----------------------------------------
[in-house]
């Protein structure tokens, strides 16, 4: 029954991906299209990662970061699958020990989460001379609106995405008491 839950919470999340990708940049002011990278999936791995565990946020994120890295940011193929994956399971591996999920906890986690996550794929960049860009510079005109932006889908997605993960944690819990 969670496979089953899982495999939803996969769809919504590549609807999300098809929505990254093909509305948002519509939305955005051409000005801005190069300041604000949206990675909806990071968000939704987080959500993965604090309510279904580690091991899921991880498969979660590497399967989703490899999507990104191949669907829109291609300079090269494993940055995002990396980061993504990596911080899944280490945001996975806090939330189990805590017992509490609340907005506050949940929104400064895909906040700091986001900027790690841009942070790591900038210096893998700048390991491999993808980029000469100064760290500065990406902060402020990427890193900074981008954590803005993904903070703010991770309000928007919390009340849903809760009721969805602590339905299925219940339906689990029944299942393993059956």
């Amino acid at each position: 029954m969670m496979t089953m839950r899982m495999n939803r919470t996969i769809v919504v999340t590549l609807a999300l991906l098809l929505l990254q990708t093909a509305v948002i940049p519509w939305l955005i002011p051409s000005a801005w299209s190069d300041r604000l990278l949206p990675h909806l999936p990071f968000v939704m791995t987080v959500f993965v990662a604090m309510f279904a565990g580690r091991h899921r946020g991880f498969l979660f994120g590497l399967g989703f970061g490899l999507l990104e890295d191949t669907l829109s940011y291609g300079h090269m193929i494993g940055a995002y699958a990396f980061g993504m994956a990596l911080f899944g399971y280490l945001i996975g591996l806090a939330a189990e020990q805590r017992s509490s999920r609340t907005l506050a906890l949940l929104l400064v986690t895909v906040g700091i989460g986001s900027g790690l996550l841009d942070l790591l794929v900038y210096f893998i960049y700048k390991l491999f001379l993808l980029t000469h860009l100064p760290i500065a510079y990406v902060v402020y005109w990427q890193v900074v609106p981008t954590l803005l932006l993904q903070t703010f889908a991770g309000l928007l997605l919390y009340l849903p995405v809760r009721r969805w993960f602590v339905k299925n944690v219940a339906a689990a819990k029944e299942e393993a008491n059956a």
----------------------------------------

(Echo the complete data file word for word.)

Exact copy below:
[in-house]
């Protein structure tokens, strides 16, 4: 029954991906299209990662970061699958020990989460001379609106995405008491 839950919470999340990708940049002011990278999936791995565990946020994120890295940011193929994956399971591996999920906890986690996550794929960049860009510079005109932006889908997605993960944690819990 969670496979089953899982495999939803996969769809919504590549609807999300098809929505990254093909509305948002519509939305955005051409000005801005190069300041604000949206990675909806990071968000939704987080959500993965604090309510279904580690091991899921991880498969979660590497399967989703490899999507990104191949669907829109291609300079090269494993940055995002990396980061993504990596911080899944280490945001996975806090939330189990805590017992509490609340907005506050949940929104400064895909906040700091986001900027790690841009942070790591900038210096893998700048390991491999993808980029000469100064760290500065990406902060402020990427890193900074981008954590803005993904903070703010991770309000928007919390009340849903809760009721969805602590339905299925219940339906689990029944299942393993059956």
């Amino acid at each position: 029954m969670m496979t089953m839950r899982m495999n939803r919470t996969i769809v919504v999340t590549l609807a999300l991906l098809l929505l990254q990708t093909a509305v948002i940049p519509w939305l955005i002011p051409s000005a801005w299209s190069d300041r604000l990278l949206p990675h909806l999936p990071f968000v939704m791995t987080v959500f993965v990662a604090m309510f279904a565990g580690r091991h899921r946020g991880f498969l979660f994120g590497l399967g989703f970061g490899l999507l990104e890295d191949t669907l829109s940011y291609g300079h090269m193929i494993g940055a995002y699958a990396f980061g993504m994956a990596l911080f899944g399971y280490l945001i996975g591996l806090a939330a189990e020990q805590r017992s509490s999920r609340t907005l506050a906890l949940l929104l400064v986690t895909v906040g700091i989460g986001s900027g790690l996550l841009d942070l790591l794929v900038y210096f893998i960049y700048k390991l491999f001379l993808l980029t000469h860009l100064p760290i500065a510079y990406v902060v402020y005109w990427q890193v900074v609106p981008t954590l803005l932006l993904q903070t703010f889908a991770g309000l928007l997605l919390y009340l849903p995405v809760r009721r969805w993960f602590v339905k299925n944690v219940a339906a689990a819990k029944e299942e393993a008491n059956a």